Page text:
At the turn of the century it looked like the Norwegian petroleum adventure had reached its peak. And that from then on, the petroleum production on the Norwegian continental shelf would only decrease.
Oil production on the Norwegian continental shelf did indeed hit a plateau in 2001 and started soon to decline. However with new major discoveries of additional petroleum resources, including both oil and gas, this amazing period of the Norwegian petroleum-age has been extended further into the 21st century.
Now it is expected that petroleum production (combined production of oil and natural gas) on the Norwegian shelf will grow somewhat in the coming years (at least until 2023). Then the production will reach the final plateau and start a real and steady decline. And the slope of the decline may become quite steep.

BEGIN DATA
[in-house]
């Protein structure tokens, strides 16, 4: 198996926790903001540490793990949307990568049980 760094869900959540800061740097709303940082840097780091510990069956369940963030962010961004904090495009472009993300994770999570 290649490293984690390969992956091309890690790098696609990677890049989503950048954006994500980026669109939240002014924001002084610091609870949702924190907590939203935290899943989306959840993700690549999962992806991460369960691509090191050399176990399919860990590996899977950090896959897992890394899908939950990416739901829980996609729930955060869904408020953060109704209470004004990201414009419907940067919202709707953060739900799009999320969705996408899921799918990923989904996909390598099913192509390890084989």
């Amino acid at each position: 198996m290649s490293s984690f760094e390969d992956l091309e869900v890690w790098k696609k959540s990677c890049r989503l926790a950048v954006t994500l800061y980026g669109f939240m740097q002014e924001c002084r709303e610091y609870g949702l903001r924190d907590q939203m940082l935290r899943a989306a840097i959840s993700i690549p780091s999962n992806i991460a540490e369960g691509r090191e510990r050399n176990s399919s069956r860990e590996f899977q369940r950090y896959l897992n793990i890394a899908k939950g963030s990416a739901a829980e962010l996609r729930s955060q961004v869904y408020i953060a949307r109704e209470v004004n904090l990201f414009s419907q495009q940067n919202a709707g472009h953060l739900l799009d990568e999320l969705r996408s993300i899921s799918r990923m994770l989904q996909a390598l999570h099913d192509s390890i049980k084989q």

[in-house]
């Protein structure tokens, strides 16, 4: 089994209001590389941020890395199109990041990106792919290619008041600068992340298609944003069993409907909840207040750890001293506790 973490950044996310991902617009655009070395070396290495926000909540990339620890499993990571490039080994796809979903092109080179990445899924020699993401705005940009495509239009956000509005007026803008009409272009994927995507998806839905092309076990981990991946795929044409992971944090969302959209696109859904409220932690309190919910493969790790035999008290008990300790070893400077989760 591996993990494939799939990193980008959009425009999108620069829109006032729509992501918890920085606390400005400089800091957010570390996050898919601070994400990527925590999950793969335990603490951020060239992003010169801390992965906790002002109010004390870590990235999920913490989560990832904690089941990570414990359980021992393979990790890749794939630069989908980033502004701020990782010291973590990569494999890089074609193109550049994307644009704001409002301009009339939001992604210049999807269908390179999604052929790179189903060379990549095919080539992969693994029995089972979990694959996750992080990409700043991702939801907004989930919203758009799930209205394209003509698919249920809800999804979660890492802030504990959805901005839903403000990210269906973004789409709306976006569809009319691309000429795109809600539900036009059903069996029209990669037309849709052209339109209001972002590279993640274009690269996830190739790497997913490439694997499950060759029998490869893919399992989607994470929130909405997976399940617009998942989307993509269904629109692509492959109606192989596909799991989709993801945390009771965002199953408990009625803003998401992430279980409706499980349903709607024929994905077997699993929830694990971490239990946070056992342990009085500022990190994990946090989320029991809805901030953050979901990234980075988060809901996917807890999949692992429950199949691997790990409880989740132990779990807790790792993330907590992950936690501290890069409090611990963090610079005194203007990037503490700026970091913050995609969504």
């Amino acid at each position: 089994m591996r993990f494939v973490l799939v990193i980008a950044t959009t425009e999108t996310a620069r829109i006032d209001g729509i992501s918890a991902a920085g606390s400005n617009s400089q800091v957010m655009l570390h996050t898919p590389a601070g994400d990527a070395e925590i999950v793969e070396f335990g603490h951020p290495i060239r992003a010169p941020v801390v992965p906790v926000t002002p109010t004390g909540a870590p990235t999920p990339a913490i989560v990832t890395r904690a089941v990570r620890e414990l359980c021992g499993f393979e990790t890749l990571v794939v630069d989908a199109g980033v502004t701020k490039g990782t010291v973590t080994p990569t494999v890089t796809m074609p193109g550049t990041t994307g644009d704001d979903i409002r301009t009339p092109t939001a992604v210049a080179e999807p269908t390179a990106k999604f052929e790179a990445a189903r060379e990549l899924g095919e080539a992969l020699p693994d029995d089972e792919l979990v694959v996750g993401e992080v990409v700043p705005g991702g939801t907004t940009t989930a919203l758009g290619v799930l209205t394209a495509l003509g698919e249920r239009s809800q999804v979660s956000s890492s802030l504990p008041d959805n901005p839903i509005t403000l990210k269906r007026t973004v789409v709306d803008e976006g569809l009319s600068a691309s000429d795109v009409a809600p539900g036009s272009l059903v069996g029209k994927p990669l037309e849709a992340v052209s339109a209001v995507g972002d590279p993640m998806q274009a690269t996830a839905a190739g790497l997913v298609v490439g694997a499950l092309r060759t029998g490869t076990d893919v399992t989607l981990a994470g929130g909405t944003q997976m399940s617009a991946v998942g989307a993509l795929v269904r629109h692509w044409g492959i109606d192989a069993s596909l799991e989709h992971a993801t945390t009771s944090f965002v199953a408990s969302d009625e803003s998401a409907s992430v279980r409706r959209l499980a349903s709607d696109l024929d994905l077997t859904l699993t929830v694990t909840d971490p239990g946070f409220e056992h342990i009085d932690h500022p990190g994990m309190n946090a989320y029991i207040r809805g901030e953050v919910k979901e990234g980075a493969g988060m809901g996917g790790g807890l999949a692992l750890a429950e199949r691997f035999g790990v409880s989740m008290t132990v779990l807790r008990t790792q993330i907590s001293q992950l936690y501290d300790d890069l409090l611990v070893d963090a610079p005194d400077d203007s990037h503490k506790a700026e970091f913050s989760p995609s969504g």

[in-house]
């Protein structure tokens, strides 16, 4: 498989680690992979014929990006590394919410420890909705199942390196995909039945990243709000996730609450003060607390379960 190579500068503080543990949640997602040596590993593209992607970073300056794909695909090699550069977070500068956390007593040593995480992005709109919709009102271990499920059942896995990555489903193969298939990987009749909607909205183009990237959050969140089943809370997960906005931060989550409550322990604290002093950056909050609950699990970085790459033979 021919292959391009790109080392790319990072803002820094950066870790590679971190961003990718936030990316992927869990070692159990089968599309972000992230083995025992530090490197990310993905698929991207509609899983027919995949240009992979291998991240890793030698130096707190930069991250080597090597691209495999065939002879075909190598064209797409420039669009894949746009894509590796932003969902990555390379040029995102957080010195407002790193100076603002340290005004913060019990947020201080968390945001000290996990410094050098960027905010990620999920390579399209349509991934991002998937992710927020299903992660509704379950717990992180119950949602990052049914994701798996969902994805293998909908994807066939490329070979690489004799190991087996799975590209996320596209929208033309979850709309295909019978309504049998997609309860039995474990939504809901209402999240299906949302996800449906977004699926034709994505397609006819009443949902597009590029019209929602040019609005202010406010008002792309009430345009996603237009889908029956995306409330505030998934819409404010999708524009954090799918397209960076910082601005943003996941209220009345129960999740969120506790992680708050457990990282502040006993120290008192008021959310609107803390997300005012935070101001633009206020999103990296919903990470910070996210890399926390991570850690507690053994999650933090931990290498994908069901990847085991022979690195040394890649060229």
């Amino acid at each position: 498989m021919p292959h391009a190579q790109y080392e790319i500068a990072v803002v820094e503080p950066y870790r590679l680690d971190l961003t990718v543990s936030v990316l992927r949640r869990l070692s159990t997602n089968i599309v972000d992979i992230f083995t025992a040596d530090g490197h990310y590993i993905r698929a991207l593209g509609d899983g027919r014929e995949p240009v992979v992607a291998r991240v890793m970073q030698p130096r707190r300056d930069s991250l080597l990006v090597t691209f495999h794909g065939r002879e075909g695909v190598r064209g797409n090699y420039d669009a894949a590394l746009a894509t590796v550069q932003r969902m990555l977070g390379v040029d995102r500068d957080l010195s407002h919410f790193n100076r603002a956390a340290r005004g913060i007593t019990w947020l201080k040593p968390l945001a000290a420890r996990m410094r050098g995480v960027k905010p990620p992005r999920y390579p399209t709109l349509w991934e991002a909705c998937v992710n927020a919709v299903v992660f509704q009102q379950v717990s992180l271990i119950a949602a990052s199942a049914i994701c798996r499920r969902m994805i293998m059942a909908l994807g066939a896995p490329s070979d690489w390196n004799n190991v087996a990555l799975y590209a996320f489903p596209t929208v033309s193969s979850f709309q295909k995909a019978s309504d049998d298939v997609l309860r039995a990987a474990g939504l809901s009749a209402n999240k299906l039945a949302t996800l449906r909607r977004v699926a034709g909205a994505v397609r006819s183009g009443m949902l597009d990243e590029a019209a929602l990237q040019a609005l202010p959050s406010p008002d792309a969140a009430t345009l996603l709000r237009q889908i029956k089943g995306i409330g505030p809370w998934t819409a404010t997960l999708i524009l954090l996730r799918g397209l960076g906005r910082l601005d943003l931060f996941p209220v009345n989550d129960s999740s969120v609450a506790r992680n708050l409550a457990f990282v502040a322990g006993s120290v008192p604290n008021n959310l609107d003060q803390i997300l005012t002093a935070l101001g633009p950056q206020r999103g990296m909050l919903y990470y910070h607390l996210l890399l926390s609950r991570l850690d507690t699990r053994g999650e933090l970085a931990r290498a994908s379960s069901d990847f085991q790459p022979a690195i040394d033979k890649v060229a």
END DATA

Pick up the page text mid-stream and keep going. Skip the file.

Norway’s population is only close to five million. Yet, Norway is the world’s third largest exporter of oil and gas (after Saudi Arabia and Russia). And there is only one country that produces more petroleum from the continental shelf than Norway, which is Saudi Arabia.
Although Norway describes itself as “a small player in the global crude market”, with its oil production covering about 2% of the current global demand, Norway is the third largest exporter of natural gas in the world. And Norway supplies about ¼ of the EU gas demand.
When having in mind the population of countries, Norway is the second largest petroleum producer (per capita). Only Qatar produces more oil and gas per capita. Other major petroleum producers per capita, are mostly other states at the Persian Gulf, like Kuwait and UAE.
Another interesting fact regarding Norway’s massive petroleum production, is the enormous size of the Norwegian Oil Fund (the Government Pension Fund Global). Last year (2017) the value of the fund reached over 1,000 billion USD.
The Oil Fund of Norway is the world’s largest sovereign wealth fund. With recent decline in share prices, right now the value of the fund may be somewhat lower than 1,000 billion USD. However, most countries and governments accept that Norwegians have done very well with their petroleum wealth. And although Norway may be reaching its peak in petroleum production, the peak of the Oil Fund is probably much farther in the future.